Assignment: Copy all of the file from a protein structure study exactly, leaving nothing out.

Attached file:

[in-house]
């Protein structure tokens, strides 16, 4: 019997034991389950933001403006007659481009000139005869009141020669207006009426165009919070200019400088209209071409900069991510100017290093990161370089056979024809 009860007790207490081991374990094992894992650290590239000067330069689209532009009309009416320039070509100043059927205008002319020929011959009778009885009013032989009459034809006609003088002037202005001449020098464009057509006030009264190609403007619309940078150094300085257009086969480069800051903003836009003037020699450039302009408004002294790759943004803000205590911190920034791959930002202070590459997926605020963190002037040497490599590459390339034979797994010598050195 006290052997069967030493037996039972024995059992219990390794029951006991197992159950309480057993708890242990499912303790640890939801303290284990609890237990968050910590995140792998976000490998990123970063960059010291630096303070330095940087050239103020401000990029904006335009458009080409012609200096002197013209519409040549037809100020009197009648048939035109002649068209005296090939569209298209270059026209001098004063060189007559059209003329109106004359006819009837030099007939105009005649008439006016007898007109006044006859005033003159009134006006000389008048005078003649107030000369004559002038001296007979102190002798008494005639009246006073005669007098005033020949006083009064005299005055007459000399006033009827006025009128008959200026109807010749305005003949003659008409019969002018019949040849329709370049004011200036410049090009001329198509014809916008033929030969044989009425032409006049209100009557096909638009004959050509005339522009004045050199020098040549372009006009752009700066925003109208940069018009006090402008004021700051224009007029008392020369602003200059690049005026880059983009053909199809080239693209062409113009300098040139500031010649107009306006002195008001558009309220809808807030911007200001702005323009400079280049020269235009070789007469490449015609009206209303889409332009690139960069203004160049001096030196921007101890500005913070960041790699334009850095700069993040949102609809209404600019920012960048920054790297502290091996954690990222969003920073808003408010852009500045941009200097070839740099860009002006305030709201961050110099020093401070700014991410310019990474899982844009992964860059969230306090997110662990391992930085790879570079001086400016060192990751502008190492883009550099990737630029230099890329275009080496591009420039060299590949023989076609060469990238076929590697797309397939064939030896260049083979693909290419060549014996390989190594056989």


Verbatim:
[in-house]
């Protein structure tokens, strides 16, 4: 019997034991389950933001403006007659481009000139005869009141020669207006009426165009919070200019400088209209071409900069991510100017290093990161370089056979024809 009860007790207490081991374990094992894992650290590239000067330069689209532009009309009416320039070509100043059927205008002319020929011959009778009885009013032989009459034809006609003088002037202005001449020098464009057509006030009264190609403007619309940078150094300085257009086969480069800051903003836009003037020699450039302009408004002294790759943004803000205590911190920034791959930002202070590459997926605020963190002037040497490599590459390339034979797994010598050195 006290052997069967030493037996039972024995059992219990390794029951006991197992159950309480057993708890242990499912303790640890939801303290284990609890237990968050910590995140792998976000490998990123970063960059010291630096303070330095940087050239103020401000990029904006335009458009080409012609200096002197013209519409040549037809100020009197009648048939035109002649068209005296090939569209298209270059026209001098004063060189007559059209003329109106004359006819009837030099007939105009005649008439006016007898007109006044006859005033003159009134006006000389008048005078003649107030000369004559002038001296007979102190002798008494005639009246006073005669007098005033020949006083009064005299005055007459000399006033009827006025009128008959200026109807010749305005003949003659008409019969002018019949040849329709370049004011200036410049090009001329198509014809916008033929030969044989009425032409006049209100009557096909638009004959050509005339522009004045050199020098040549372009006009752009700066925003109208940069018009006090402008004021700051224009007029008392020369602003200059690049005026880059983009053909199809080239693209062409113009300098040139500031010649107009306006002195008001558009309220809808807030911007200001702005323009400079280049020269235009070789007469490449015609009206209303889409332009690139960069203004160049001096030196921007101890500005913070960041790699334009850095700069993040949102609809209404600019920012960048920054790297502290091996954690990222969003920073808003408010852009500045941009200097070839740099860009002006305030709201961050110099020093401070700014991410310019990474899982844009992964860059969230306090997110662990391992930085790879570079001086400016060192990751502008190492883009550099990737630029230099890329275009080496591009420039060299590949023989076609060469990238076929590697797309397939064939030896260049083979693909290419060549014996390989190594056989």